French Fries

Serving yesterday’s burgers on an empty plate just wouldn’t be right. It didn’t take much thought to decide what side dish best accompanies burgers. Obviously, I had to make French fries.

Burger and fries.

Burger and fries.

Fresh French fries are everything that frozen, fast food fries are not: crispy on the outside, light and fluffy on the inside, and a true potato flavor. Contrary to what many people think, French fries are neither difficult nor particularly messy to make. A pot, oil, potatoes, and salt are all you really need. Once it is set up, large batches can quickly be made–which is a good thing, as these are fairly addicting. Not that the basic recipe needs any changing, but I borrowed a trick from Cooks Illustrated to get these extra crispy.

A big plate of fries.

A big plate of fries.

Click through for the recipe and tips on frying.

Deep frying is not hard, but the one thing that greatly simplyfies and adds a huge degree of control to the process is to have a thermometer. I have some friends who can ‘just tell’ when the oil is ready, others who throw in a pinch of flour and know how that is supposed to react. I like to be more precise and to use a thermometer (see the wire probe in the picture below). I don’t have a dedicated frying thermometer, my oven probe thermometer on a wire works perfectly. It has a temperature alarm to let me know when I reach the proper temperature and it displays a constant read of the temperature of the oil.

I use a standard ‘twice-fried’ method for cooking French fries. The first fry is at a lower temperature (around 320F) to cook the inside gently. The second fry takes place at a higher temperature (around 375F) to crisp the outside. Frying them allows for a contrast in texture: a crunchy crisp exterior and a light fluffy interior.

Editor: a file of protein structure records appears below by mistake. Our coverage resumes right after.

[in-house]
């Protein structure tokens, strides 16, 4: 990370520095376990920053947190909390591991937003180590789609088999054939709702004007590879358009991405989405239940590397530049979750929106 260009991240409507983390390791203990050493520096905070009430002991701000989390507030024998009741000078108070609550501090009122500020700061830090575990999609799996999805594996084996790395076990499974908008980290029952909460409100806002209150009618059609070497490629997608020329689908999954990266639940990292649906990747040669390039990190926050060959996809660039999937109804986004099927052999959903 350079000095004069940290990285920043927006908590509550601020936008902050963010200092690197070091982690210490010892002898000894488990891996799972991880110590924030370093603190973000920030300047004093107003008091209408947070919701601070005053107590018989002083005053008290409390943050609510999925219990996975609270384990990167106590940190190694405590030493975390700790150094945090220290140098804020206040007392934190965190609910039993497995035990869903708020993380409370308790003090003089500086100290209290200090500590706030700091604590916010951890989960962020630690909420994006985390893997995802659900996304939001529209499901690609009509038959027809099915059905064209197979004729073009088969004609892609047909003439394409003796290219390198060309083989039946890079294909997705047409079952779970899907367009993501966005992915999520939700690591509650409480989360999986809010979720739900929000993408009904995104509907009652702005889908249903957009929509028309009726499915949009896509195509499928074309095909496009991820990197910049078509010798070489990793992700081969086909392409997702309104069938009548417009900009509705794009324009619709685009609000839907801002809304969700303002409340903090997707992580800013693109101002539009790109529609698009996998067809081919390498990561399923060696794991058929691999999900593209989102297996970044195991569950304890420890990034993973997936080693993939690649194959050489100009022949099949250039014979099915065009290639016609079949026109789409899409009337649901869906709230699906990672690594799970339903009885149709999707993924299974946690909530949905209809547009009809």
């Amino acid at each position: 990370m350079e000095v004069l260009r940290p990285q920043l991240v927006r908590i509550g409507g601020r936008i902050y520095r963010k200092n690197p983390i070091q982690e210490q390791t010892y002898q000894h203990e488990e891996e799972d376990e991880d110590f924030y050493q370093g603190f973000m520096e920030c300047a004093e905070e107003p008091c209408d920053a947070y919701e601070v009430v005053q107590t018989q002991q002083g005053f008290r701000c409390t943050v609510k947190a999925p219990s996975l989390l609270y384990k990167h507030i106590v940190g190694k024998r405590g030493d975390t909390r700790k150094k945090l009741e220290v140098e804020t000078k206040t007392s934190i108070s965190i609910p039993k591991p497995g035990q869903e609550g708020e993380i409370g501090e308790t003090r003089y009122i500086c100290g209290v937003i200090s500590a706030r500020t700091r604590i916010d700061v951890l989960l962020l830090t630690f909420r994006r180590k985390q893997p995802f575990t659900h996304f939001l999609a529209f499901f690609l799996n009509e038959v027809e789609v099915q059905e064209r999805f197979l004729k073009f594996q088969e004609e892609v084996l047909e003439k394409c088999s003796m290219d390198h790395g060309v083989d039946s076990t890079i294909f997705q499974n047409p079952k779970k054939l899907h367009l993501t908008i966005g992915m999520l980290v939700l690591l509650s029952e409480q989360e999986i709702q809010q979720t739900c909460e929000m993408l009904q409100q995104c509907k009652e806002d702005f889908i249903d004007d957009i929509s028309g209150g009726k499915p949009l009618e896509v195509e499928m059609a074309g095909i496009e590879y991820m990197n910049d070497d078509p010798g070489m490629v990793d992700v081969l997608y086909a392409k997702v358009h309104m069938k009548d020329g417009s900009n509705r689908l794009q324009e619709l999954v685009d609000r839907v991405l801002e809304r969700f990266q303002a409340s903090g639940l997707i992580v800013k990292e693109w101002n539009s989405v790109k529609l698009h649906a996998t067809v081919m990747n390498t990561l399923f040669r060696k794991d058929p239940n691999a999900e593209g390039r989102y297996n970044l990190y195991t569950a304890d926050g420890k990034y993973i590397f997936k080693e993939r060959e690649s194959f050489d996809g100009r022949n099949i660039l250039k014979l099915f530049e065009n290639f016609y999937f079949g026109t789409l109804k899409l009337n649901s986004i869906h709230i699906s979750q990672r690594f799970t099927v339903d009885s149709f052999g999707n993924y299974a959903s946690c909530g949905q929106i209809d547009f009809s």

Frying fries.

Frying fries.

(serves 4)

3 pounds russet or Idaho potatoes (about 4-6 potatoes)
4 tablespoons cornstarch
3 quarts peanut oil
salt (table salt, kosher salt or popcorn salt all work fine)


  1. Don’t bother peeling the potatoes, just scrub them and remove any of the more offensive looking parts. Cut the potatoes into about quarter inch disks, then cut those disks into about quarter inch strips (the typical French fry shape). If you have a mandolin, it makes this process go much faster (mind your fingers though–I know from experience!). Rinse the cut potatoes in cold water until the water is clear. Soak them in a large bowl of ice water. The potatoes can be made to this point and held for about 12 hours.
  2. Spread the potatoes pieces onto kitchen towels and dry them thoroughly. Dust the potatoes with cornstarch and toss until evenly coated. Let the potatoes rest for about 20 minutes, a white coating should form on them. (Separate the potatoes a bit so they are not all piled.)
  3. While the potatoes are resting, fill a large, heavy-bottomed pot with peanut oil, attach your fry thermometer or probe thermometer and heat over medium-high until 325F degrees. (I normally set my thermometer to go over at 275F to give me plenty of warning and make sure the temperature doesn’t shoot past 325F.)
  4. Add about a third of the potatoes, a handful at a time, to the hot oil. Increase heat to high to compensate for the drop in temperature. Fry, stirring to prevent the fries from sticking. Remove the fries when they start turning from white to blond, 4 to 5 minutes. They should be soft and fairly limp at this point.
  5. Transfer fries to a thick paper bag or paper towels on top of the rack. (The paper will hold the oil without letting the fries get soggy.) Return oil to 325 degrees and repeat with remaining potatoes in one or two more batches.
  6. Increase heat under the oil to high and heat until the oil is 375 degrees. Add the first batch of fries back to the oil and fry until golden brown and puffed, 2 to 3 minutes. Transfer to another (clean) thick paper bag or paper towels. Return oil to 375 degrees and repeat with remaining fries. Season fries with salt and serve immediately.

Other suggestions for fry seasonings: Fresh black pepper, Old Bay Seasoning, cayenne pepper, garlic salt, malt vinegar.


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